A week after the Nascar’s very real US$2 billion merger with track operator ISC, the rumour mill has been turning over gently with whispers of boxing megastar Floyd Mayweather Jr’s arrival as a team owner. The Beyond The Flag blog has unearthed an archived homepage for The Money Team, an entry linked to Mayweather’s lifestyle brand, with information for sponsors and designs and merchandise that draw on his undefeated 50-fight record. A Facebook page has also been registered, along with Twitter and Instagram accounts, suggesting either something quite substantial or a Mayweather obsessive with a web design portfolio to pad out.
Dragons Den-style investment dismissal of the week
I think a lot of people who bought into teams, not the esports themselves, had no idea how bad a business it was, no idea. Is it growing? Yes, but domestically here in the United States it’s an awful business, owning an esports team. I think you’re seeing a lot of consolidation, as people get out and try to sell. A lot of people are trying to raise more money, and valuations are going down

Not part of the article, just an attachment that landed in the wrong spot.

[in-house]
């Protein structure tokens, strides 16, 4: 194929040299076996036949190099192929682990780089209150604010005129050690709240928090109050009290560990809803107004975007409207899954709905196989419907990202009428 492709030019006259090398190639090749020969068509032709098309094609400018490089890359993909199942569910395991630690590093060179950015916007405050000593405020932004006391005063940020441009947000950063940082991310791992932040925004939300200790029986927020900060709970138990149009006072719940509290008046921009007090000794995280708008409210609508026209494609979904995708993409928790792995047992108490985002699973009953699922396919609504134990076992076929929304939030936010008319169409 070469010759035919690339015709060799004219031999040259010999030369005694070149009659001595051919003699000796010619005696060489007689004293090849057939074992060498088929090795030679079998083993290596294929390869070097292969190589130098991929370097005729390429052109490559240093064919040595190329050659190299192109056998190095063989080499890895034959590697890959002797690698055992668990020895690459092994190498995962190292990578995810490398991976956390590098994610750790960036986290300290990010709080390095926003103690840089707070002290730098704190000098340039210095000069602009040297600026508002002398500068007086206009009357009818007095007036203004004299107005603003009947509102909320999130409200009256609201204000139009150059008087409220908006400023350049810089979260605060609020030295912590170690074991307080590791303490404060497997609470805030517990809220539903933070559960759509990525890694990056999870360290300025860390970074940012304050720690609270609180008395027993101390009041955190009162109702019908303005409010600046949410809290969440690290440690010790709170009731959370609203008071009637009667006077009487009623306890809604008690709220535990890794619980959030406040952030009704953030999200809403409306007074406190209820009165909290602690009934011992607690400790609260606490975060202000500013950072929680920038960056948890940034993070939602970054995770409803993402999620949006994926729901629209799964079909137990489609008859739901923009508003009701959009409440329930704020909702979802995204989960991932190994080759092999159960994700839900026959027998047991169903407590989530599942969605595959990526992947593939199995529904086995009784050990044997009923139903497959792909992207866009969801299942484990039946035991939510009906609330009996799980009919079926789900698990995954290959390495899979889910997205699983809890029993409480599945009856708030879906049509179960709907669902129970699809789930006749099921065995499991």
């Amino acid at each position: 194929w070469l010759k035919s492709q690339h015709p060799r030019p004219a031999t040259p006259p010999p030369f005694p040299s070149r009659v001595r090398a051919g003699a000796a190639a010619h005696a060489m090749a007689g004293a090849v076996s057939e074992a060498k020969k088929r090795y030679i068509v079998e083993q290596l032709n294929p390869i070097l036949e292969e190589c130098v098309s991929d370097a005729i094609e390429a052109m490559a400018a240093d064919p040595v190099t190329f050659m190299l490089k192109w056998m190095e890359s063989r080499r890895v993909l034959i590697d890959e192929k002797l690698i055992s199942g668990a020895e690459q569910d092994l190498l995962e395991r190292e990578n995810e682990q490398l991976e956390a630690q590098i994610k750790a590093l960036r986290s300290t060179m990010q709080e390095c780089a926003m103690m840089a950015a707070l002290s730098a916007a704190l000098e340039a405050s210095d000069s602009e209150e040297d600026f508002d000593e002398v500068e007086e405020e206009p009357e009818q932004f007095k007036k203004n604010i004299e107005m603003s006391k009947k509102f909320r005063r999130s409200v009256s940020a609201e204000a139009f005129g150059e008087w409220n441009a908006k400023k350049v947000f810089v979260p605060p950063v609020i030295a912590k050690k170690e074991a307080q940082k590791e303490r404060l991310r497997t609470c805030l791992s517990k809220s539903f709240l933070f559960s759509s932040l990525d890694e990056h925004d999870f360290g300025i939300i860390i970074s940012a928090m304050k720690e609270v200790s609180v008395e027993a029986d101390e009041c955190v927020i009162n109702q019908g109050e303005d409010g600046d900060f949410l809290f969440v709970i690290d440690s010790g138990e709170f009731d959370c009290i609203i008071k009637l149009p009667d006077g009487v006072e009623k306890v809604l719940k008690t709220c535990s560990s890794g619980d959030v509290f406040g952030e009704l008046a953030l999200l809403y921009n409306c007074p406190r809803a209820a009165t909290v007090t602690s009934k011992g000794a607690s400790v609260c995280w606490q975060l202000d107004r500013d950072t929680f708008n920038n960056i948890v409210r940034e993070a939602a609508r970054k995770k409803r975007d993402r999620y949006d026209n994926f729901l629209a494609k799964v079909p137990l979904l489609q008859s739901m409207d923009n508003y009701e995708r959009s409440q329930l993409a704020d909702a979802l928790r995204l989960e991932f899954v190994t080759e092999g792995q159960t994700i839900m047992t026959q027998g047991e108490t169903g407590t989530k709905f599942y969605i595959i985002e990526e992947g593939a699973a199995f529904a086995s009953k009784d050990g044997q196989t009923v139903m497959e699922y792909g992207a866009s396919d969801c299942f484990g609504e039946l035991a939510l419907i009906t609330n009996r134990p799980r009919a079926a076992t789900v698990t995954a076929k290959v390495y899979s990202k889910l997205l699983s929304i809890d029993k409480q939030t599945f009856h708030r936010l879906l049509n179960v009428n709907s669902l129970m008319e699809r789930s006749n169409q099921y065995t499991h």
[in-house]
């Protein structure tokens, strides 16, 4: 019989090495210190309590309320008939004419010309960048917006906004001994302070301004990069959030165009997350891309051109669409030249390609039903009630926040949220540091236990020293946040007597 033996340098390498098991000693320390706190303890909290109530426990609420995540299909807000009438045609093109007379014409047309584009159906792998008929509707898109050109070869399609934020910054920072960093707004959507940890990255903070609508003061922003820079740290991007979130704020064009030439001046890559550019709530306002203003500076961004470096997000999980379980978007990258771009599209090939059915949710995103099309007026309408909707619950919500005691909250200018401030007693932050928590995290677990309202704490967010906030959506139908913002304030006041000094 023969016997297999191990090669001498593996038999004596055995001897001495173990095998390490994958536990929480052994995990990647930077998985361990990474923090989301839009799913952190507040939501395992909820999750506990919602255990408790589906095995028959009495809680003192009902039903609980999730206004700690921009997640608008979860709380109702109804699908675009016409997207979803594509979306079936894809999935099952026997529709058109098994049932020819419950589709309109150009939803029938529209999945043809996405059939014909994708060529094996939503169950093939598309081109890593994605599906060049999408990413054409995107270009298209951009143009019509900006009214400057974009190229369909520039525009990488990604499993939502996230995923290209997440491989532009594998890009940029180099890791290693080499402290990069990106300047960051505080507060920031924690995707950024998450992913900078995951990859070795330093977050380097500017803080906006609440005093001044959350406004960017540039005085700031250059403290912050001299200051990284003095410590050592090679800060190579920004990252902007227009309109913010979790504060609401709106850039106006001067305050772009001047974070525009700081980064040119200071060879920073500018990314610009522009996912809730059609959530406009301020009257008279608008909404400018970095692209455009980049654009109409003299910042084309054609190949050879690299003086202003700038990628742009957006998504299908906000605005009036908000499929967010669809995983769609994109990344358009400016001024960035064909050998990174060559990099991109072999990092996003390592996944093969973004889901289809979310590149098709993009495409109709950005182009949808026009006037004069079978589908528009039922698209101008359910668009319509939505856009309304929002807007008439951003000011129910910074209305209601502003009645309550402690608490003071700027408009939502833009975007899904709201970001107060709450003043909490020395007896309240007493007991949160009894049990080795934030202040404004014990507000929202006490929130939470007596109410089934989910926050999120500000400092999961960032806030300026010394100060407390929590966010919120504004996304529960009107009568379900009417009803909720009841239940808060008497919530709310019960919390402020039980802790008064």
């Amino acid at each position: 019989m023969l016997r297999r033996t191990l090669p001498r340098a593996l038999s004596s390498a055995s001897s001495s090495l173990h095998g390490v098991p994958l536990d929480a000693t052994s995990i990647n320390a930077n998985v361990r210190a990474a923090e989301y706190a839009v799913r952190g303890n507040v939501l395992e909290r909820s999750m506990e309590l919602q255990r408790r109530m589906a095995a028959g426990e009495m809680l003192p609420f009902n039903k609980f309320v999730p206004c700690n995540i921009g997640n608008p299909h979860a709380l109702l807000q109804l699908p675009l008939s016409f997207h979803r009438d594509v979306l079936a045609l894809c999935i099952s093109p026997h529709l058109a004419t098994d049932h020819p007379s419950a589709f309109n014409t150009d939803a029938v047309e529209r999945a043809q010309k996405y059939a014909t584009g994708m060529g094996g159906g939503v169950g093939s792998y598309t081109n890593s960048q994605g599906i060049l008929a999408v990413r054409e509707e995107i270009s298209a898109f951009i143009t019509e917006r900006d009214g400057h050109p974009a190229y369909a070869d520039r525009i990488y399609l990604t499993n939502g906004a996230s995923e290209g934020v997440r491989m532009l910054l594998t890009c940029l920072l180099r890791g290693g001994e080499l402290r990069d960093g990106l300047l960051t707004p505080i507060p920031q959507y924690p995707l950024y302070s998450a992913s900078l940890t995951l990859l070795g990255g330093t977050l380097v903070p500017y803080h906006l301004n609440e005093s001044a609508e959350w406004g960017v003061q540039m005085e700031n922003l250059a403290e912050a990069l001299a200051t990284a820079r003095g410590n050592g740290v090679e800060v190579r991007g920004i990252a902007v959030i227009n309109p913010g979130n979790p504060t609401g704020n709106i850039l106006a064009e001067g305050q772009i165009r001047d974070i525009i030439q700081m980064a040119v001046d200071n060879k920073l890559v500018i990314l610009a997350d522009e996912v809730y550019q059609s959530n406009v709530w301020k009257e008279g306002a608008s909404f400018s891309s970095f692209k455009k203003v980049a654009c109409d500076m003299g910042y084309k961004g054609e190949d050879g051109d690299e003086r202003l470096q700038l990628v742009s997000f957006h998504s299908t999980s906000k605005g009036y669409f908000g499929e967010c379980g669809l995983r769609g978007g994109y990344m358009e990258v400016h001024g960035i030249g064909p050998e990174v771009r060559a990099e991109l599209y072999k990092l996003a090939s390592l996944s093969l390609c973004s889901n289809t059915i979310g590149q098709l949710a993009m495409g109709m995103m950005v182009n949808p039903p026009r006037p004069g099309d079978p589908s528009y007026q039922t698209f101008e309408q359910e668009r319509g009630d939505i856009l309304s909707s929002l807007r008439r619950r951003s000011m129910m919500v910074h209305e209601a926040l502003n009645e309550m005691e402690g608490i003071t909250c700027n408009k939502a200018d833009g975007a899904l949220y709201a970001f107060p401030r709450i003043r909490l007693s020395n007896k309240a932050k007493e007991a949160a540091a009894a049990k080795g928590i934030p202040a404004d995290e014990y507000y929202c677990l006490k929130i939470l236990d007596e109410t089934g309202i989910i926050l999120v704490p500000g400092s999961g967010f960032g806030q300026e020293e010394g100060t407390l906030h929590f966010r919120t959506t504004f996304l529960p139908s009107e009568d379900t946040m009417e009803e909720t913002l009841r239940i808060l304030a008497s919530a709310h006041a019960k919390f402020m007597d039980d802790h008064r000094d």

Dallas Mavericks owner Mark Cuban
Talking to Fox Sports’ Fair Game, Cuban cited the power of publishers and turnover of popular titles as further issues, but did say there was “tons of money” in esports in South Korea and China.
Genuinely impressive sponsorship activation of the week
Sponsorship of the player of the match trophy at any tournament can be associated with some fairly rote post-match branding work. But Rugby World Cup sponsor Mastercard has done something interesting with its unique laser-etched mementoes on each award.
Gate statistic of the week